Alpha Omega Alpha Honor Medical Society

Risk factors and dynamics of household transmission of respiratory syncytial virus and other respiratory viruses in rural Nepal

Investigator: Emily M. Scott

Mentor: Janet Englund, MD

Pneumonia is the leading cause of death among children worldwide. Respiratory viruses are an important cause of childhood pneumonia. Transmission of respiratory viruses in households has not been well­characterized in resource­limited settings.

A subset of households in a randomized controlled study of influenza vaccine during pregnancy in rural Nepal were prospectively enrolled from May 2011 to May 2012 and surveyed weekly for symptoms of respiratory illness until 180 days post­partum. At the time of illness, nasal swabs were collected, and subsequently tested by RT­PCR for nine respiratory viruses, including respiratory syncytial virus (RSV), human metapneumovirus (hMPV), human rhinovirus (HRV), coronavirus (CoV), adenovirus (AdV), and parainfluenza virus 1­4 (PIV­1­4).

From 591 households, 920 (60%) of 1726 illness episodes were positive for at least one of the nine respiratory viruses; household transmission was documented in 66 (11%) households. Viral illness rates were highest in infants (1.03 per person­year) followed by children <5y (0.45 per person­year). HRV transmission was most common (n=47), followed by RSV (n=9), and hMPV (n=8). The virus was first detected in children ages 1­4 years in 37 (45%) of transmission episodes. Infants were involved in the transmission network in 76% of all episodes. In multivariate analysis, transmission was associated with presence of a low birthweight infant (38% vs. 21%; OR 2.14, 95% CI: 1.17­3.90), and more children between 1­4 years (1.1 vs. 0.7; OR 1.56, 95% CI: 1.14­2.14).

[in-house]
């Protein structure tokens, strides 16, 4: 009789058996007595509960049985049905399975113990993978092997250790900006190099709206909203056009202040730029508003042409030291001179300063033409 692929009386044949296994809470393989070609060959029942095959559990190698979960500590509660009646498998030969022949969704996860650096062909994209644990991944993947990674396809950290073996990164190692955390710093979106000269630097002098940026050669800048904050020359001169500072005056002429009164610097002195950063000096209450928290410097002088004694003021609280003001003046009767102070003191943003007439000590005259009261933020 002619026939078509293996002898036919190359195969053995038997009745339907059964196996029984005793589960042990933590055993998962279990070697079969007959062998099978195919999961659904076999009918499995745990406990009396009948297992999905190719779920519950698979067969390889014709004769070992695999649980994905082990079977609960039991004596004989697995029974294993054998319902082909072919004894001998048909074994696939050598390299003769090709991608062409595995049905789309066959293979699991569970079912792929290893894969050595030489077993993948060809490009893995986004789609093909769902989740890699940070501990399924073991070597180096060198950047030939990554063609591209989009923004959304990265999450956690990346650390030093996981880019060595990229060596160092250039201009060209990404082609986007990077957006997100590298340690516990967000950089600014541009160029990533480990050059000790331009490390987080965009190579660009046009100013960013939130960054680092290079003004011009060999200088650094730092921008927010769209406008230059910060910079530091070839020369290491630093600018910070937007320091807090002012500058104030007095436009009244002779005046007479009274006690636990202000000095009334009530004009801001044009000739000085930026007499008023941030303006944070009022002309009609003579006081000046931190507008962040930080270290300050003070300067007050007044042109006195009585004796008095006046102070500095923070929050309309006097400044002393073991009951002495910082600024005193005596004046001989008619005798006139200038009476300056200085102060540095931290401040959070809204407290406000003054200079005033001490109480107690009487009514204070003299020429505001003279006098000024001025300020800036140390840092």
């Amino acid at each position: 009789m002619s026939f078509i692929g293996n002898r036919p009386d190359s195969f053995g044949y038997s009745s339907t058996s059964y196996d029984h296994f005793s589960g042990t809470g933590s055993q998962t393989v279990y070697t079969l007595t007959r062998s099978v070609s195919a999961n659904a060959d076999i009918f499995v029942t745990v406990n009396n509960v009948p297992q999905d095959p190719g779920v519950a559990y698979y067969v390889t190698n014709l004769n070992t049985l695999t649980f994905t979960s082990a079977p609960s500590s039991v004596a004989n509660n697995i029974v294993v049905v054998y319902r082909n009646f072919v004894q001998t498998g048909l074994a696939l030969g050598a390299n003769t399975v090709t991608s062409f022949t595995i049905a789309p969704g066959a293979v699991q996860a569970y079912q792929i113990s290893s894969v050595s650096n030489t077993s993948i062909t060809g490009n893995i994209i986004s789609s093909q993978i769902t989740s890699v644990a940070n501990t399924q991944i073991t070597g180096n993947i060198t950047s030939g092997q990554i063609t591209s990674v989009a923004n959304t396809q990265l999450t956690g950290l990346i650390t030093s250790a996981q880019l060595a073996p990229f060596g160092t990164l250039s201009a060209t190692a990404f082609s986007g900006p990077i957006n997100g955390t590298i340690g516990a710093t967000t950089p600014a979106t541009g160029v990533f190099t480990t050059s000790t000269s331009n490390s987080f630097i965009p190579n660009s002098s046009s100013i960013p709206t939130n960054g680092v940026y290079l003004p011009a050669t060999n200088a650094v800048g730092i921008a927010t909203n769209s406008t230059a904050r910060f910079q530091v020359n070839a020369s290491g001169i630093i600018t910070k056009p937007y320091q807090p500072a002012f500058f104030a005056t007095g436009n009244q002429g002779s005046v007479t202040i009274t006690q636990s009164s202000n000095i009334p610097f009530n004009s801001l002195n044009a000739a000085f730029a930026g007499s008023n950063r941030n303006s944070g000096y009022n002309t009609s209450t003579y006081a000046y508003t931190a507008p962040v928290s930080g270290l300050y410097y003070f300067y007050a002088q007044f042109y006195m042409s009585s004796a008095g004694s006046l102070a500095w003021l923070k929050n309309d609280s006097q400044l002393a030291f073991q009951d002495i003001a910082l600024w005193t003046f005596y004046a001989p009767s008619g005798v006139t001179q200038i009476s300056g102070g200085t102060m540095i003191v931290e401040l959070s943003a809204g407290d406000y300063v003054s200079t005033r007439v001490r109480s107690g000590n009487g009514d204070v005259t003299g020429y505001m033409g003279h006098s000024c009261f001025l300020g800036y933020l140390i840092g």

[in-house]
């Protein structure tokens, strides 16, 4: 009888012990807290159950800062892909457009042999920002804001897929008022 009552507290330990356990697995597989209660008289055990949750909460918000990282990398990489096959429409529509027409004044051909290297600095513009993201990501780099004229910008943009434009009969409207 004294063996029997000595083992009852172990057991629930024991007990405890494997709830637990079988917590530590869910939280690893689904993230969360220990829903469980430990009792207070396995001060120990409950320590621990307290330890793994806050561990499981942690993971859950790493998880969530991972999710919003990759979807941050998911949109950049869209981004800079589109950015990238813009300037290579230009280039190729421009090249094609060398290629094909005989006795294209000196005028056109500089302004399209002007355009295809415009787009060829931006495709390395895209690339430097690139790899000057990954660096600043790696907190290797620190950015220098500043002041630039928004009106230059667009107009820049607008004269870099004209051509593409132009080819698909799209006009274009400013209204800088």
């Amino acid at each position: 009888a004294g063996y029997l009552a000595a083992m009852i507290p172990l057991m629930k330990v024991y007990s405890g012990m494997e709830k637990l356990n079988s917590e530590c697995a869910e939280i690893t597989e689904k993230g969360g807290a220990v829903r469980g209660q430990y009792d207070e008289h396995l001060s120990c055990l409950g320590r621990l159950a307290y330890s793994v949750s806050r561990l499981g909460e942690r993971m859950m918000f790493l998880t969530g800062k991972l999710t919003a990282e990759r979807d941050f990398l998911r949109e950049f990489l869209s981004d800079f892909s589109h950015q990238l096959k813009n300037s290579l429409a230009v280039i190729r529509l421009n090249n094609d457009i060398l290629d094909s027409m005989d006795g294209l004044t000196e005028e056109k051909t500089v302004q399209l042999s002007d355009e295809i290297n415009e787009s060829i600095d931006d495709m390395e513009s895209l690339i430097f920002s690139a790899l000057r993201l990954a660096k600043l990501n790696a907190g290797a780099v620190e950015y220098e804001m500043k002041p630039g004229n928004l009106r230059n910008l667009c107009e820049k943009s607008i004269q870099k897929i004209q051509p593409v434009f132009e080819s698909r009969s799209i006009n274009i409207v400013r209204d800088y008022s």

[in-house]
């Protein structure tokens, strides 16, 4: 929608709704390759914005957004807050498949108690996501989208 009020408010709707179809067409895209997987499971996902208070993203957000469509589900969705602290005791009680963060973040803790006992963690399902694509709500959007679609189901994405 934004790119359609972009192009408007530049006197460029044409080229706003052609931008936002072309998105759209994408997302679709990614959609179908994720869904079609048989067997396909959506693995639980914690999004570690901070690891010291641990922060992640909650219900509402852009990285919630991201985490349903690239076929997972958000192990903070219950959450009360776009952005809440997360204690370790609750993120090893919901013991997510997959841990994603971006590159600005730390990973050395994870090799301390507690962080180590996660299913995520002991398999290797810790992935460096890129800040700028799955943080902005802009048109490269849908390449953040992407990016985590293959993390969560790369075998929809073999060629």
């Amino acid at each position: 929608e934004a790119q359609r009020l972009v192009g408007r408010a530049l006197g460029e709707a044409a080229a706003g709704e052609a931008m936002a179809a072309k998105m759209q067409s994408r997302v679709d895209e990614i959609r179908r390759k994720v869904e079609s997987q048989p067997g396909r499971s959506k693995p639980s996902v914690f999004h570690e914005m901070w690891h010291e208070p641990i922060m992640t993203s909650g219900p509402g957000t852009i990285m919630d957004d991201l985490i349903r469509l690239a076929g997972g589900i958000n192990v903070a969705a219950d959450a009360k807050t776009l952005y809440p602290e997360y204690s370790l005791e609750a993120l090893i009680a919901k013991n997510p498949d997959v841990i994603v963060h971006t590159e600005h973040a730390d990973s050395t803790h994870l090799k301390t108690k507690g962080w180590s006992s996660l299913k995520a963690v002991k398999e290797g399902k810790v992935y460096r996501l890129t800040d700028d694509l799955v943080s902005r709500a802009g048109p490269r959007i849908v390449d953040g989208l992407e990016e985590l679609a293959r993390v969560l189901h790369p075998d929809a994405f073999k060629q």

In a prospective surveillance study in Nepal, young children ≤ 5 years of age most commonly introduced respiratory viruses into the households. Infants were frequently involved in transmission networks. A preventive intervention that targets younger children in the household may decrease risk of transmission to young infants at highest risk for poor outcomes.

Last modified: 2/01/2017

Updated on February 3, 2017.

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